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8 Fireworks Safety Tips you Need to Know



How to keep your family safe this July 4th

Hudson Valley Fireworks Safety

The summer heat, the smell of hamburgers on the grill, and the sound of fireworks can only mean one thing: It's the Fourth of July! With warm weather and family events, the holiday can be a fun time with great memories. But before your family celebrates this year, make sure everyone knows about fireworks safety.

KidsHealth.org, the number one website devoted to children’s health and parenting, offers these 8 safety tips to ensure your family’s holiday is a blast:

Read More: Find the Best 4th of July Fireworks in the Hudson Valley

1. Do not let children play with fireworks. Firecrackers, rockets, and sparklers are very dangerous. If your teens want to use sparklers, make sure they keep them outside and away from their face, clothing, and hair.

2. Buy only legal fireworks and store them in a cool, dry place. If your fireworks don't list the manufacturer’s name or have an instruction label, they're probably illegal. Illegal fireworks usually go by the names M-80, M100, blockbuster, or quarter pounder.

3. Never try to make your own fireworks. Buy ready-made fireworks rather than making your own, even from a kit.

4. Choose fireworks that are appropriate for the area. Avoid using rockets or other aerial fireworks in the backyard of a residential area. Choose fountain-type fireworks instead.

5. Steer clear of others. Fireworks have been known to backfire or shoot off in the wrong direction. Avoid carrying fireworks in your pocket, as the friction could set them off.

6. Keep a bucket of water and a hose nearby. Soak all fireworks in a bucket of water before throwing them away and keep a hose nearby in case dry leaves or other materials catch on fire.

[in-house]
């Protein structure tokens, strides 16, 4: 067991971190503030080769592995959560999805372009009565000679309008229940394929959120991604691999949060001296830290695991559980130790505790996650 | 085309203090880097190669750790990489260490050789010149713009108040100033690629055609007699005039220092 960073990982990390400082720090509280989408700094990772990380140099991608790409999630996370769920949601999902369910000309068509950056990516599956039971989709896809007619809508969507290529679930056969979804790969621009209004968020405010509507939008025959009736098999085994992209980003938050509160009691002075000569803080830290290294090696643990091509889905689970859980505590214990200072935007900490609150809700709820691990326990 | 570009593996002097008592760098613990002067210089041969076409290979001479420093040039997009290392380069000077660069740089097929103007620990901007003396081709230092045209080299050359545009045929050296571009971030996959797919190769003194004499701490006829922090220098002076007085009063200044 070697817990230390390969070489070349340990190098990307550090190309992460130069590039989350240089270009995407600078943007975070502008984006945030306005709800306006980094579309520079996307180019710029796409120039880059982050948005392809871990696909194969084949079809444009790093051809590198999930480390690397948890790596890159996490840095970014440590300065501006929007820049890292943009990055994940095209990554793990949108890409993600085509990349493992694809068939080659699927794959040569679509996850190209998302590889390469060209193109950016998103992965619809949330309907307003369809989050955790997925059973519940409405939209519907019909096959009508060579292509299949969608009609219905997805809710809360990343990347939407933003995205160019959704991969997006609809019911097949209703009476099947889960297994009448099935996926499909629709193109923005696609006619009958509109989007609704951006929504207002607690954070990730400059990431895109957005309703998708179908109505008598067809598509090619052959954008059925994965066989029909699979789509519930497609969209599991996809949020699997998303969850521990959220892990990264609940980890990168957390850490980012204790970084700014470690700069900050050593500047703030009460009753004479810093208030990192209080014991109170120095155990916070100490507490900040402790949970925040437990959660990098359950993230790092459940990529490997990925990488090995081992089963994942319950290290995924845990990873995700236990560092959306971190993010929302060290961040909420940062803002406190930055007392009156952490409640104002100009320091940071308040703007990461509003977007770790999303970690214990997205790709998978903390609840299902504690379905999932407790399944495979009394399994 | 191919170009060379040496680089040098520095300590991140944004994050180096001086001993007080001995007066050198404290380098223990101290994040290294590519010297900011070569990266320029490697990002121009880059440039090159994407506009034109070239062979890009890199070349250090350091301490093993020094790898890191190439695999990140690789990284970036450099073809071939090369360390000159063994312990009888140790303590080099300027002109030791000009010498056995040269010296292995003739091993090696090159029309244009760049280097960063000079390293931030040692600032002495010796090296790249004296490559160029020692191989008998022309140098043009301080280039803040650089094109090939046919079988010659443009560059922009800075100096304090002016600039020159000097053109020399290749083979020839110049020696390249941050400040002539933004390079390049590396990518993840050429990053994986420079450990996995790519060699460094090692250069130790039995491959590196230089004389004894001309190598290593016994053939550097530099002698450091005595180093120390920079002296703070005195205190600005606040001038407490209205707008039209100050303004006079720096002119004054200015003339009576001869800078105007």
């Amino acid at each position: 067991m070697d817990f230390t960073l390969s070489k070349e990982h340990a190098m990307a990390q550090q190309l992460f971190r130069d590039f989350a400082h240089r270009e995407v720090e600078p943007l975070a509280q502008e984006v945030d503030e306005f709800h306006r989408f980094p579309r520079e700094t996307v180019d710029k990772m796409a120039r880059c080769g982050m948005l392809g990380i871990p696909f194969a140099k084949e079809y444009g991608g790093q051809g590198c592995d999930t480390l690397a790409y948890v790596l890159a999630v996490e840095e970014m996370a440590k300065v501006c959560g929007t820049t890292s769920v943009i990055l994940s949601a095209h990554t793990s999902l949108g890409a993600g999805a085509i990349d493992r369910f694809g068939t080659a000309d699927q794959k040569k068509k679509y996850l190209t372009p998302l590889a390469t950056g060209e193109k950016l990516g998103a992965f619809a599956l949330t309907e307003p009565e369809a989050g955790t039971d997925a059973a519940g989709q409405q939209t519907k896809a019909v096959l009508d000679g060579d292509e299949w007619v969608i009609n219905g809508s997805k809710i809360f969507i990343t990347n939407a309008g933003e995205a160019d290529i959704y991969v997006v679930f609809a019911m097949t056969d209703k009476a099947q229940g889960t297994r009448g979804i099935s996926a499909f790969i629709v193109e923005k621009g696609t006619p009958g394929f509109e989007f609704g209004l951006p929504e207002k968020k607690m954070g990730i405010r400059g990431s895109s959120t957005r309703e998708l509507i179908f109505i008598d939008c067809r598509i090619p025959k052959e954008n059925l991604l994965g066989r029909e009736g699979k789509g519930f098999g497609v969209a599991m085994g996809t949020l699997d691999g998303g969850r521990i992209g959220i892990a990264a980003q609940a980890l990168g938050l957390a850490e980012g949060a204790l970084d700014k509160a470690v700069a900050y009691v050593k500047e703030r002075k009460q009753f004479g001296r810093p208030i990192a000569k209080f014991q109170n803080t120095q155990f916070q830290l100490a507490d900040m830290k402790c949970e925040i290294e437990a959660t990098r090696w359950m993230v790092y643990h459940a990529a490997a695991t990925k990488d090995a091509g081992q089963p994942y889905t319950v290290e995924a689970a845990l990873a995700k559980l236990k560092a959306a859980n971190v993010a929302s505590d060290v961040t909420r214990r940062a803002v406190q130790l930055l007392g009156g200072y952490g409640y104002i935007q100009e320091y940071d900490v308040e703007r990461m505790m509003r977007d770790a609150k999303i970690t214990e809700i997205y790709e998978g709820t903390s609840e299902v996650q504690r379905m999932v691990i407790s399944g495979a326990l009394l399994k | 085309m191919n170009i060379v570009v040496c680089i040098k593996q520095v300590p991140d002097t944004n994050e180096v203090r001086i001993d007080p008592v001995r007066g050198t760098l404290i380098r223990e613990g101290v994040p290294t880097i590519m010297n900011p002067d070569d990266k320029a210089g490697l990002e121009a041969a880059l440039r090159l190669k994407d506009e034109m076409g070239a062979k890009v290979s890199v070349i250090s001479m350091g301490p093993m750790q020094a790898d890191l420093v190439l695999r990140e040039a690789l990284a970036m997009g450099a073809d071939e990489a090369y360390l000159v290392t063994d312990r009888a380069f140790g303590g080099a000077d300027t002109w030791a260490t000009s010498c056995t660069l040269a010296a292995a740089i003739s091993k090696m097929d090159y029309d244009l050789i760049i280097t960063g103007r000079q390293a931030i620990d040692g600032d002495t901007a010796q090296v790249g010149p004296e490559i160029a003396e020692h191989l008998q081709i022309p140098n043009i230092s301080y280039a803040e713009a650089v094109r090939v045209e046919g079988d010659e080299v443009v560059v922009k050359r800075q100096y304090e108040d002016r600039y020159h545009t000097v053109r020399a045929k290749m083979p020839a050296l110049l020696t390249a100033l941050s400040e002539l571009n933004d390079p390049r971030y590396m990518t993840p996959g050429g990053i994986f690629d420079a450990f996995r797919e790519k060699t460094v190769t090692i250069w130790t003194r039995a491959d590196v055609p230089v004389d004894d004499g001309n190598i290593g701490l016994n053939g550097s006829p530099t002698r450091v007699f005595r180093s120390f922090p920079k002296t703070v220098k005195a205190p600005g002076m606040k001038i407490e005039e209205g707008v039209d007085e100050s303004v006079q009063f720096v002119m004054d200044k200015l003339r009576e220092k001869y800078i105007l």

7. Light one firework at a time and never relight a dud. If a firework doesn't appear to work, do not go over to it or attempt to relight it. Stand back and wait and then douse it with water.

8. Think about your pet. Animals have sensitive ears and can be extremely frightened or stressed by fireworks. Keep your pet indoors to reduce the risk that it will run loose or get injured.

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“The best way to prevent fireworks injuries is to attend a professional show,” says Kate Cronan, MD, medical editor for KidsHealth.org and an emergency room pediatrician at duPont Hospital for Children in Wilmington, DE. “However, if fireworks are legal in your state, the #1 rule for parents to remember is that children should never play with fireworks or be allowed to set them off. The most common firework injuries involve the hands, fingers, eyes, head, and face – and many parents may not realize that children are at increased risk for deeper burns because their skin is thinner than adult skin.”

If an eye injury occurs, do not allow anyone to touch or rub it, as this may cause even more damage. Do not flush the eye out with water or attempt to put any ointment on it. Instead, cut out the bottom of a paper cup, place it around the eye, and immediately seek medical attention. If a burn injury occurs, remove clothing from the burned area and run cool water over the burn (do not use ice) and call your doctor immediately. 

For more information about keeping your family safe this Fourth of July, visit www.KidsHealth.org